Germany and Argentina will contest the 2014 Fifa World Cup final on Sunday in front of an expected television audience of more than a billion.
Germany would be the first European team to win the tournament in South America if they take the title for the first time since 1990.
If Argentina triumph it would end a 28-year wait for World Cup glory since they beat West Germany in 1986.
Germany, seeking a fourth World Cup, crushed hosts Brazil 7-1 in the semi-finals, while two-time winners Argentina beat Netherlands 4-2 on penalties after a 0-0 draw.
Rio is preparing what local authorities claim to be the “largest security operation in the city’s history”, with more than 25,000 people involved, including local agents, military police, civil police, firefighters, the armed forces and intelligence agents.
The authorities say terrorism, clashes between fans, the presence of at least 15 members of foreign governments and the security of Brazil President Dilma Rousseff are the main areas of concern.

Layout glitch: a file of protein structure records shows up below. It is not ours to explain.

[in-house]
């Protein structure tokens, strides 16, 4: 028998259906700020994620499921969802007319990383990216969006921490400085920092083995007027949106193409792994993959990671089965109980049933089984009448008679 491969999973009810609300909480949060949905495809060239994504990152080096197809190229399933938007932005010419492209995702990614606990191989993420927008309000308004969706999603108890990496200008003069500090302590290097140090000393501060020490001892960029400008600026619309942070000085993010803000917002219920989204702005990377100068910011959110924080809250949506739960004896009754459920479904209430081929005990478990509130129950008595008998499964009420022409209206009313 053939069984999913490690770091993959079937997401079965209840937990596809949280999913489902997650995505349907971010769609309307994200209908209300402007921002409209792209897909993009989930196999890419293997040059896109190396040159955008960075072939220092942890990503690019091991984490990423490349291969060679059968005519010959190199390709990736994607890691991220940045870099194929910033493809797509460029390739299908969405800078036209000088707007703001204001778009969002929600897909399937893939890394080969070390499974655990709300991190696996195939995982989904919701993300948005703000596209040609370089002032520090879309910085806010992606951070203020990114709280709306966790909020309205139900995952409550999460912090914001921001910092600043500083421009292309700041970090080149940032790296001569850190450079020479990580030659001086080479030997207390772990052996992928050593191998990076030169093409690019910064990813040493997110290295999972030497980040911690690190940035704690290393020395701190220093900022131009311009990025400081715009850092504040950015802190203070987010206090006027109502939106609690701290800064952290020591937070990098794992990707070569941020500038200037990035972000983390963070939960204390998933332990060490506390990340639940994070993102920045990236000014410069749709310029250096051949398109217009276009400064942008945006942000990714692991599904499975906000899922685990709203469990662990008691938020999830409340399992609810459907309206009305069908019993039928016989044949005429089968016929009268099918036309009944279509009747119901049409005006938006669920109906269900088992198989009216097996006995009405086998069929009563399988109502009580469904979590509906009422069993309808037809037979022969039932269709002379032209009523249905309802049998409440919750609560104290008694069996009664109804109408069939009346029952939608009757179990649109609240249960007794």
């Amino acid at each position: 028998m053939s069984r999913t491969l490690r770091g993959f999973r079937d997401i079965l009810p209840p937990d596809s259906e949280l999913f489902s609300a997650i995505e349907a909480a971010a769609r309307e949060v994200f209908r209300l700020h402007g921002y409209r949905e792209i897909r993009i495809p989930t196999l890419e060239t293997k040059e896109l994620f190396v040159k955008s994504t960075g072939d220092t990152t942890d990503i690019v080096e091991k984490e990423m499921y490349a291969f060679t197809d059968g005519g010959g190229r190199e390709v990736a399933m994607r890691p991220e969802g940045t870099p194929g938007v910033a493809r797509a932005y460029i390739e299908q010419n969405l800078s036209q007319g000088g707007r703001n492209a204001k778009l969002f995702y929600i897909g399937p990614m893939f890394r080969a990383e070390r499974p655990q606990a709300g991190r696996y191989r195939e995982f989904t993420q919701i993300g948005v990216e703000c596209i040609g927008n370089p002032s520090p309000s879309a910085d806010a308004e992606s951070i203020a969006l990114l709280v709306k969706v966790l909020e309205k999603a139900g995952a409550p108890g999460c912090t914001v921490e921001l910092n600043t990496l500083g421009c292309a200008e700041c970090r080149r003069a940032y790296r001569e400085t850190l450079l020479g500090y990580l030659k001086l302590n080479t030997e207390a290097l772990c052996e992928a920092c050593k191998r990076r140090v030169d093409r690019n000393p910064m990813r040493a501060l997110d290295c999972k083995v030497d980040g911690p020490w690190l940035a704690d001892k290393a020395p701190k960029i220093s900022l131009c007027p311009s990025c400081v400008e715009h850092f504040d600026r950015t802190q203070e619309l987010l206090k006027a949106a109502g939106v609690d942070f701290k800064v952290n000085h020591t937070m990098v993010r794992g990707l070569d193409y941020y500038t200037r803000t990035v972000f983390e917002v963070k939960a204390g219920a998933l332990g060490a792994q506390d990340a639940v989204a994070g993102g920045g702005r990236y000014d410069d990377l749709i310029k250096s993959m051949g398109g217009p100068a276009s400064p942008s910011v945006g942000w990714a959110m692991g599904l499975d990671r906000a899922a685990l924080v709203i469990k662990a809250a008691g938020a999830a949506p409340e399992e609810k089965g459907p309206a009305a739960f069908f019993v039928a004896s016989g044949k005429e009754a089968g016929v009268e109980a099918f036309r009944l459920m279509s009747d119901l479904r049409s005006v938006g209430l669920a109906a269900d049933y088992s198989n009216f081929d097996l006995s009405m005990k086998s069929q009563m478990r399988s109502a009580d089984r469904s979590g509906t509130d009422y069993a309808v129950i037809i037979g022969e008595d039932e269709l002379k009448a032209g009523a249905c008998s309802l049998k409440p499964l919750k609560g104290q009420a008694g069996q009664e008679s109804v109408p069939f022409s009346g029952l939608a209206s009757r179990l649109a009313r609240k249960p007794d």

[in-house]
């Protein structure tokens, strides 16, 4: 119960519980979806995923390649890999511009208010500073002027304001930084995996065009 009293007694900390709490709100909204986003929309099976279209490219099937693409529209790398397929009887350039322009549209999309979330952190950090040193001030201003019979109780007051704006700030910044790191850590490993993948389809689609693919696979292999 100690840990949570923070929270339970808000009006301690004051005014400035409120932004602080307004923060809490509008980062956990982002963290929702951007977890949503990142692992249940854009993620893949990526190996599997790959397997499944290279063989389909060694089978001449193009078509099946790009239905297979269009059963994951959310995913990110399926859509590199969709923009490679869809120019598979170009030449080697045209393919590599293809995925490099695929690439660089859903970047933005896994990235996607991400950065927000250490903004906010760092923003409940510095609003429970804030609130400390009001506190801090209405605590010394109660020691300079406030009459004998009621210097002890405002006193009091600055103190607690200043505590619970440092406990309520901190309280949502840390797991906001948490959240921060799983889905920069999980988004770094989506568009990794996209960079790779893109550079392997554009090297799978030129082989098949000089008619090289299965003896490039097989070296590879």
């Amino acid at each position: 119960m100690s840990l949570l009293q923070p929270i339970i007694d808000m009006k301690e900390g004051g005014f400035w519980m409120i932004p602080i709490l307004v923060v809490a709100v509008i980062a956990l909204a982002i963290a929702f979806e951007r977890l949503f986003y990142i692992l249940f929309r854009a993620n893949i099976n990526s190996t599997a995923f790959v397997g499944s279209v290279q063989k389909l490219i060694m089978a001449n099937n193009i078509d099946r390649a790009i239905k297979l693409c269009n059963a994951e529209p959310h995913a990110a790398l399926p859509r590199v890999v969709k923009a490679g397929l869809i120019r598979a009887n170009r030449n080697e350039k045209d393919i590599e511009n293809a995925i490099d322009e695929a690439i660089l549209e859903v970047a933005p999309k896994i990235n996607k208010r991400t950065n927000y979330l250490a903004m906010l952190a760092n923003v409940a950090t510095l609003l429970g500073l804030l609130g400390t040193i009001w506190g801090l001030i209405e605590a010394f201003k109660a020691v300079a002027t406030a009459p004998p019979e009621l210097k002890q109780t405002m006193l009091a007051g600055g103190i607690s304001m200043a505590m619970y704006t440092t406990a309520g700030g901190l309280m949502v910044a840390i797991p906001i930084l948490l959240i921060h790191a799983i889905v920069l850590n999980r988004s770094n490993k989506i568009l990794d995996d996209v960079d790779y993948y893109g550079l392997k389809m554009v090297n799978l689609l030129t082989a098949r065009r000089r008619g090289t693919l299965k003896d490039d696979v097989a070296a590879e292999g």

Argentina goalkeeper Sergio Romero, who has not conceded a goal in the knockout phase and was the hero of the win against Netherlands, said: “The most important thing is that our team and our country provide the best image in the eyes of the world, that the world will speak well of Argentina.
“We will remember what the champions of 1978 and 1986 achieved but we will also try to achieve glory by the fight and heart of this team. Maybe for many people it is not the dream final because they wanted to play Brazil, but it will be a fantastic game.”
Germany midfielder Bastian Schweinsteiger said: “There is huge anticipation here and in Germany. We have no pressure. We know how to handle things. We just have to concentrate on our jobs and what makes us strong. We have to be calm and have clear heads focused on the football.”
The Germans will be playing in their eighth World Cup final, more than any other nation, but have won only one of their past four finals.
Sunday’s game is the climax of a World Cup that is being regarded as a huge success in Brazil, with fears of widespread public protests similar to those that marred last summer’s Confederations Cup proving unfounded.